Semper letteris mandate
At the start of the 2008 Christmas season, Izea decided to try their hand at social marketing for Kmart. Their goals were: awareness, brand perception, education, traffic, and insight.
Right at the start you should be seeing a couple of red flags. First of all, what keeps Kmart alive? Is it public awareness of their stores? Is it an educated consumer? And just what the hell does “insight” mean?
No, what keeps Kmart alive is the volume of their sales. And “sales,” you may note, is not one of the goals of this campaign. That’s probably a good thing; makes it much harder to declare the campaign a failure.
What Izea did was to take six “influential bloggers, each of whom received a $500 Kmart gift card along with another $500 gift card which they could give away to a selected reader. Each of these bloggers (with full disclosure on the “sponsored nature of the post”) then had to write a blog post about “their shopping experience” with their gift card, and host a contest to give away the second gift card. To enter the contest, their readers were told to go on a “virtual shopping spree” at the Kmart.com website, then come back and list what they would buy if they won the gift certificate. They could enter a second time by means of a “specified Tweet on Twitter,” thereby ensuring “that news of the contest appeared in the timelines of over 2.5 million direct followers.” Meanwhile, over on SocialSpark (which connects bloggers with blog marketers), bloggers were “given the paid opportunity to run ads on their blogs promoting any one of the six primary bloggers in the campaign.”
So then, you have (1) six primary bloggers and their readers,(2) community bloggers on SocialSpark being paid to send traffic to these bloogers, and (3) news of the contest going out to 2.5 million Twitterers ( Tweets? Twits?).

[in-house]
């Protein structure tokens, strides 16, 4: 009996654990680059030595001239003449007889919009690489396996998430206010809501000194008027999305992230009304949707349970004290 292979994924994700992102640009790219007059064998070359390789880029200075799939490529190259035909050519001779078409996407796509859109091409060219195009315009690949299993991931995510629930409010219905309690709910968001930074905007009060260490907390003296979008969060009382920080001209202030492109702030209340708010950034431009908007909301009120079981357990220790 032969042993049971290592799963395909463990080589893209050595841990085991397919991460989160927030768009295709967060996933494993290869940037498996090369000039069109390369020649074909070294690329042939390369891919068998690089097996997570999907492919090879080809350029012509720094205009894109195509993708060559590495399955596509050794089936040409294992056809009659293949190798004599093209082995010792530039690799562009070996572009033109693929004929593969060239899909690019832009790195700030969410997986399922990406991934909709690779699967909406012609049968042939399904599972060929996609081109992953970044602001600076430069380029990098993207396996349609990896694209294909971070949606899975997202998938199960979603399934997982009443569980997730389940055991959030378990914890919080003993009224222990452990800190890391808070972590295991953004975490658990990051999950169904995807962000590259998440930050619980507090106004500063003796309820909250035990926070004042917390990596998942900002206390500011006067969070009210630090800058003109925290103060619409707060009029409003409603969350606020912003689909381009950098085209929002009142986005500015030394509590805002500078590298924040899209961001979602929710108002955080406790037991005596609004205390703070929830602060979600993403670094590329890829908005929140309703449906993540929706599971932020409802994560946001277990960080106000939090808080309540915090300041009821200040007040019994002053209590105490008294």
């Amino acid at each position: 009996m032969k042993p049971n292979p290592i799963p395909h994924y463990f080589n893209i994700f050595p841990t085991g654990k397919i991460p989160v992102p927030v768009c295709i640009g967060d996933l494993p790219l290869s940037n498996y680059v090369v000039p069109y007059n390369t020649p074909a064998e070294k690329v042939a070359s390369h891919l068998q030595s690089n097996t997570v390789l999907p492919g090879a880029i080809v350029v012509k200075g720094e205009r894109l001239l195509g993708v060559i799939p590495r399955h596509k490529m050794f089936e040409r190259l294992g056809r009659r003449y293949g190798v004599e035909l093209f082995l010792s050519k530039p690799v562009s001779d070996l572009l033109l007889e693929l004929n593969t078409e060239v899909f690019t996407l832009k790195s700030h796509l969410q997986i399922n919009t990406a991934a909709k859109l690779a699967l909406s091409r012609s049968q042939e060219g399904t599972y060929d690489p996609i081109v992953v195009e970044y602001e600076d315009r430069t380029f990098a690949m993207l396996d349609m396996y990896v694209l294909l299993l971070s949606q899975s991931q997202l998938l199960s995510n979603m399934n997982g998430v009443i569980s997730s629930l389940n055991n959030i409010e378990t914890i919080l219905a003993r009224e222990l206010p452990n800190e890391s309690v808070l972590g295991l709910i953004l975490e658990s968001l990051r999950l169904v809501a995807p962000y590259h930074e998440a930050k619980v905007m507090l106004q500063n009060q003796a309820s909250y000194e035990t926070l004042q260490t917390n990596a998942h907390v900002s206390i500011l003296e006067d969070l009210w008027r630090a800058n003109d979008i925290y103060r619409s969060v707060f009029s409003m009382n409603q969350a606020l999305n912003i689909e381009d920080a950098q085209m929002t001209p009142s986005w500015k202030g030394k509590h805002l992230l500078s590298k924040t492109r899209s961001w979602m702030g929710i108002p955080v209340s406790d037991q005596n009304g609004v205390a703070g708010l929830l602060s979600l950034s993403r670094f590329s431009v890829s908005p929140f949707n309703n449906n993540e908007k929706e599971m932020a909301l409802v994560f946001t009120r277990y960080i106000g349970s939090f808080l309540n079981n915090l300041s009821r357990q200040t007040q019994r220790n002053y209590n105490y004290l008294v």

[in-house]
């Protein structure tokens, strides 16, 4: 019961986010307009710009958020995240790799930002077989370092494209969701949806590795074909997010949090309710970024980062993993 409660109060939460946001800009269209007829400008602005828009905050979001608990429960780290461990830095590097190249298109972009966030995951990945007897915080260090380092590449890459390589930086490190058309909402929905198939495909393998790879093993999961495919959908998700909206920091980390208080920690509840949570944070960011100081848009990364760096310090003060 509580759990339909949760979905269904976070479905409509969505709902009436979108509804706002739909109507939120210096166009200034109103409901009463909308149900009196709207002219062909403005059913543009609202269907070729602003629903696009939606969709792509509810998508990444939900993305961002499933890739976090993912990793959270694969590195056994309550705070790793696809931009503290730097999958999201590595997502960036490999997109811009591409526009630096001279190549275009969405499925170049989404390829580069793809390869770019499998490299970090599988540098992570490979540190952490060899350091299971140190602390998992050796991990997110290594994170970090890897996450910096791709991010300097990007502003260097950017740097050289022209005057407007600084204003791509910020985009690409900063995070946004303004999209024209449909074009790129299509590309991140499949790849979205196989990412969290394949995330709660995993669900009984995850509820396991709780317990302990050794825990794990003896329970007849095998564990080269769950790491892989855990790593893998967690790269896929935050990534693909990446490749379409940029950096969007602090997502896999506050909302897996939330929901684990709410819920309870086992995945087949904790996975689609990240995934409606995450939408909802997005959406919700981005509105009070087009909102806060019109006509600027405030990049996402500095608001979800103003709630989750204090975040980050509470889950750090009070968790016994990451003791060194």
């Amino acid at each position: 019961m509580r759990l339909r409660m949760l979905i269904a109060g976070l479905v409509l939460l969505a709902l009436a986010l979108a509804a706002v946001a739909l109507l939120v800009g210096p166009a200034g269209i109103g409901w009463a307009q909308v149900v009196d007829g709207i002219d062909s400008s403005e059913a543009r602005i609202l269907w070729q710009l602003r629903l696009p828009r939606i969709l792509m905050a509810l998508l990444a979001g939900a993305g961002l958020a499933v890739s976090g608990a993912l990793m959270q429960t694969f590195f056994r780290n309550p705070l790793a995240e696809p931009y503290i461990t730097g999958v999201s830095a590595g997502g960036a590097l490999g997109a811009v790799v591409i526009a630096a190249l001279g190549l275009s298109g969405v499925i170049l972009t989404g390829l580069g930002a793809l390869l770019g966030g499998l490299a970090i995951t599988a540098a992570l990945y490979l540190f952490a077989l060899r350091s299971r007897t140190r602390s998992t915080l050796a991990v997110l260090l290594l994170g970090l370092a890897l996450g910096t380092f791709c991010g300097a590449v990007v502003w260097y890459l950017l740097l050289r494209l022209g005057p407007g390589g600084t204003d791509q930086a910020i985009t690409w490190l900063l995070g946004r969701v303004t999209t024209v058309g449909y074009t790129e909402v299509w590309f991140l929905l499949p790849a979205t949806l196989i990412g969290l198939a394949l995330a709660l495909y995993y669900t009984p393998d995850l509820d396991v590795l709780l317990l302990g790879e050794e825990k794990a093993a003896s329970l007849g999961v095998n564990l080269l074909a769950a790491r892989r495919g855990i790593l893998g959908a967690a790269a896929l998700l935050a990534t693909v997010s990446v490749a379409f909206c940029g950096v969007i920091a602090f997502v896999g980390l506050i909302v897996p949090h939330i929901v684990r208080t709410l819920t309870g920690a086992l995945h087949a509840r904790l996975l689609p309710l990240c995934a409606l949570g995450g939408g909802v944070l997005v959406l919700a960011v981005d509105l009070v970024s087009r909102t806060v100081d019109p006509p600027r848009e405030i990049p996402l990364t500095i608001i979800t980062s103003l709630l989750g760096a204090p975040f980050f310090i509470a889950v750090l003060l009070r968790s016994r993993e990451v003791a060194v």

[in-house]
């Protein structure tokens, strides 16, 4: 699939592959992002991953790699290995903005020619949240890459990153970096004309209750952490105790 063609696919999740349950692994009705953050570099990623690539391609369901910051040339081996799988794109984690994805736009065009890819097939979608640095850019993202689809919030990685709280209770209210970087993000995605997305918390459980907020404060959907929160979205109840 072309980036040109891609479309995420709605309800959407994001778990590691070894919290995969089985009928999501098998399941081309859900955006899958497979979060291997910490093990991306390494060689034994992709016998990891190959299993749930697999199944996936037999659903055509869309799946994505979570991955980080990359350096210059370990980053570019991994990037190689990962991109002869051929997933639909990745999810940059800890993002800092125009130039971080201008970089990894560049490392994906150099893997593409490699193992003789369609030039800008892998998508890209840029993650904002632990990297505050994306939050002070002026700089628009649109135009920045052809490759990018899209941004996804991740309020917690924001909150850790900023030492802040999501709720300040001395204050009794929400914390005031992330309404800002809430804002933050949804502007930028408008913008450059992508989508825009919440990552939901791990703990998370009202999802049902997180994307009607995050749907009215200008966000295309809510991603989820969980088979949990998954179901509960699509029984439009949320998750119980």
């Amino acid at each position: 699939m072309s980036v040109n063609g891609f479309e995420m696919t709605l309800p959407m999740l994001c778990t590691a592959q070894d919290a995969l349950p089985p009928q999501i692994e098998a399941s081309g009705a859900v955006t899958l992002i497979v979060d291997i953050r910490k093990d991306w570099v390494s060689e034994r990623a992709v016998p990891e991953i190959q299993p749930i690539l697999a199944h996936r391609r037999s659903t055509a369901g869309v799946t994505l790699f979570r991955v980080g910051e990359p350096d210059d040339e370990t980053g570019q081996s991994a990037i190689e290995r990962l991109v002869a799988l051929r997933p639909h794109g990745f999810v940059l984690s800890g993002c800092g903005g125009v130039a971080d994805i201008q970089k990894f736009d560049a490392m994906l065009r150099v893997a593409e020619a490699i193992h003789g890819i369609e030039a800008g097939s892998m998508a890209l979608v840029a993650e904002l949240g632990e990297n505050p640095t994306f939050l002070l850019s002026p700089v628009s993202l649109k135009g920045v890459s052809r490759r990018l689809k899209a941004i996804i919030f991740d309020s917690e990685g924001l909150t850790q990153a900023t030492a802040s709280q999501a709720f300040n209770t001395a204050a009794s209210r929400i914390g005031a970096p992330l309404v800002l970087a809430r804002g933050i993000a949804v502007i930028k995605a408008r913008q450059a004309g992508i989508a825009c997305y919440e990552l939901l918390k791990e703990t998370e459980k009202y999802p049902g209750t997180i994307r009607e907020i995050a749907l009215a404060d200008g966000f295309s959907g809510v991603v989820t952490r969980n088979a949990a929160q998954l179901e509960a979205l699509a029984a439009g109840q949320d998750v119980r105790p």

What was the result?
“By the time the contest period ended,” says Wendy Piersall, one of the six primary bloggers, “there were 3,481 comments left across the 6 blog posts, and over 3200 Twittered contest entries. Most impressively, Kmart (green line indicator) increased their Social Media Index as measured by Vitrue a whopping 59%, outpacing parent company Sears and completely overtaking JC Penney.”
Have you got that? 3,481 comments and 3,200 Tweets. Did any of these people buy anything at Kmart? Well, we suppose the commenters who won the extra gift cards probably did. and maybe a few more people went to the company web site — possibly as many as 6,000 or so, although we have to remember that the 3,200 Twits didn’t go to the site, they merely reposted a Twit, or some such thing. Still. They may have gone. Can’t prove they didn’t.
And then we have to remember the Vitrue figures showing Kmart’s Social Media Index was 59%, which basically means that those people who use social media stood a decent chance of being exposed to the campaign.
As far as meeting its goals went, the campaign was a success. Not sure about the “insight” section, but since we still don’t know what it means — what the hell, we’ll consider that a success too.
Did they sell a single item more than they would have without the campaign? I don’t know. Neither do they. When it comes to social network marketing, success comes in simply doing it — not whether doing it actually boosts sales. I would presume they did. It’s most likely that some of those 6,000 or so people may have gone to Kmart and picked up something. But let’s keep this in perspective: that’s a possible fraction of 6,000 people for a company that has a yearly sales figure in the tens of billions of dollars. If each of the 6,000 people went to Kmart and bought $100 worth of merchandise, that would represent roughly three and a half one hundredths of one percent of their revenue. (To be precise, it would be 0.003529411764705882% — but let’s not get picky.)
The upside, of course, is that these social marketing experiments don’t cost much — but neither are they as inexpensive as their proponents would like us to believe, and they still take up time and resources.
Does this mean that social marketing is without value? No, merely that whatever value it may have remains still largely unproven by any measurement that doesn’t include “insight” or “brand identification.” Furthermore, for smaller companies, especially entrepreneurial operations, social marketing can prove remarkably effective (but that’s a topic for another post).
The real point here is simply this: social network marketing is a vast, unproven, and problematic field. Don’t get rushed into forgoing real advertising in favour of pie-in-the-sky schemes.